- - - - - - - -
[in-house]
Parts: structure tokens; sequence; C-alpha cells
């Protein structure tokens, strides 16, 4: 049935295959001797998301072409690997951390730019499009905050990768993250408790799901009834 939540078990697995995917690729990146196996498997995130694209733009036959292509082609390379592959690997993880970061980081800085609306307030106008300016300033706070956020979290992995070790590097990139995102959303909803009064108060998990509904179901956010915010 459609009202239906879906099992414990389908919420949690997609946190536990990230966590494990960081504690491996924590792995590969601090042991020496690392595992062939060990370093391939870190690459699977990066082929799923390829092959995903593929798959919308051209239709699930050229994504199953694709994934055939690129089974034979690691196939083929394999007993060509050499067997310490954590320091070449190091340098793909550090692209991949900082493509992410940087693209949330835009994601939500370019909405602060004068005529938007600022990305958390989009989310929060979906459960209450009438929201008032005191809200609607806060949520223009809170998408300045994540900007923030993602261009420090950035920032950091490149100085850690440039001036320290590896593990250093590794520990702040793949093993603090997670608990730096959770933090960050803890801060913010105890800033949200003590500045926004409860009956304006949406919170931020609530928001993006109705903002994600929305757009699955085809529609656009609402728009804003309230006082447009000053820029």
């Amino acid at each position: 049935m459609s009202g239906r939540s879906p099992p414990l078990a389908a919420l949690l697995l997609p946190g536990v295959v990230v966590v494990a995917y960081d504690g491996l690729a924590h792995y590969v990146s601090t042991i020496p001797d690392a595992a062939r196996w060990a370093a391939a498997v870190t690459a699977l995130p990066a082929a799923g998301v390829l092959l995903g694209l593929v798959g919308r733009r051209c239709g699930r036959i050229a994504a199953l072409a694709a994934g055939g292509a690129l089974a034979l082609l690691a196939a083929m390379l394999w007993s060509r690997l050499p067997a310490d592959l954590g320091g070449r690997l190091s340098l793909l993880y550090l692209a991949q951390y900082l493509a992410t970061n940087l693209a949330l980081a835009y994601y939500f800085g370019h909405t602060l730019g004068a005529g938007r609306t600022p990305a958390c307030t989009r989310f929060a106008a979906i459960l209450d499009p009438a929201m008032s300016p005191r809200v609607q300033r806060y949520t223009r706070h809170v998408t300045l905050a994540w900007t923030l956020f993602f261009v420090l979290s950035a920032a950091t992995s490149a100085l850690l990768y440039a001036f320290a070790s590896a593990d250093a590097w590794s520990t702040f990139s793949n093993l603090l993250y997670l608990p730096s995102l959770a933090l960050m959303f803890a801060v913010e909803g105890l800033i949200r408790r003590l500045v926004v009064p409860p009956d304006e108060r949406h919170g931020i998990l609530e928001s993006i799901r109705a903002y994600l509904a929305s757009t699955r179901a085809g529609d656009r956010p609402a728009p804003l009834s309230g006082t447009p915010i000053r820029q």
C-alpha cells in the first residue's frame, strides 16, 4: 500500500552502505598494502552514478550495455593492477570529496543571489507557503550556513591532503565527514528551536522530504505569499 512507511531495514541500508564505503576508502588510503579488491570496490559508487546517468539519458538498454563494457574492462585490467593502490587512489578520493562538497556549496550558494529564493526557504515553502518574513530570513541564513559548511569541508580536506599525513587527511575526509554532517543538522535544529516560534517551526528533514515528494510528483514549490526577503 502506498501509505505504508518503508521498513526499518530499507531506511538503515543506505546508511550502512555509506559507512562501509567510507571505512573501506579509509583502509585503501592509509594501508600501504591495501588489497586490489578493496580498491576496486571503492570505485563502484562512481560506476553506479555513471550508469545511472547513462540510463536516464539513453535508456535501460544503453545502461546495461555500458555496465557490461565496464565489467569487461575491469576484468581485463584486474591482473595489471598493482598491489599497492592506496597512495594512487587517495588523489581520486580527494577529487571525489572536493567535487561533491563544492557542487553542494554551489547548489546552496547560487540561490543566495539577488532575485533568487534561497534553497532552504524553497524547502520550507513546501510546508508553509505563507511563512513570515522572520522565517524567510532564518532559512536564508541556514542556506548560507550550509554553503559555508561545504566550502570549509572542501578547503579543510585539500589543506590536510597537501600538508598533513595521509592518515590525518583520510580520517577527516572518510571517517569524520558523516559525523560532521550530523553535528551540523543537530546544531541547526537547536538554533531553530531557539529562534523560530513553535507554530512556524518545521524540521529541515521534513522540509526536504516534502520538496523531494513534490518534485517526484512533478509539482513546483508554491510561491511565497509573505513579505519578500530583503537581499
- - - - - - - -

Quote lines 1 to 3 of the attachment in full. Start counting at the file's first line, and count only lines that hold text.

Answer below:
[in-house]
Parts: structure tokens; sequence; C-alpha cells
């Protein structure tokens, strides 16, 4: 049935295959001797998301072409690997951390730019499009905050990768993250408790799901009834 939540078990697995995917690729990146196996498997995130694209733009036959292509082609390379592959690997993880970061980081800085609306307030106008300016300033706070956020979290992995070790590097990139995102959303909803009064108060998990509904179901956010915010 459609009202239906879906099992414990389908919420949690997609946190536990990230966590494990960081504690491996924590792995590969601090042991020496690392595992062939060990370093391939870190690459699977990066082929799923390829092959995903593929798959919308051209239709699930050229994504199953694709994934055939690129089974034979690691196939083929394999007993060509050499067997310490954590320091070449190091340098793909550090692209991949900082493509992410940087693209949330835009994601939500370019909405602060004068005529938007600022990305958390989009989310929060979906459960209450009438929201008032005191809200609607806060949520223009809170998408300045994540900007923030993602261009420090950035920032950091490149100085850690440039001036320290590896593990250093590794520990702040793949093993603090997670608990730096959770933090960050803890801060913010105890800033949200003590500045926004409860009956304006949406919170931020609530928001993006109705903002994600929305757009699955085809529609656009609402728009804003309230006082447009000053820029």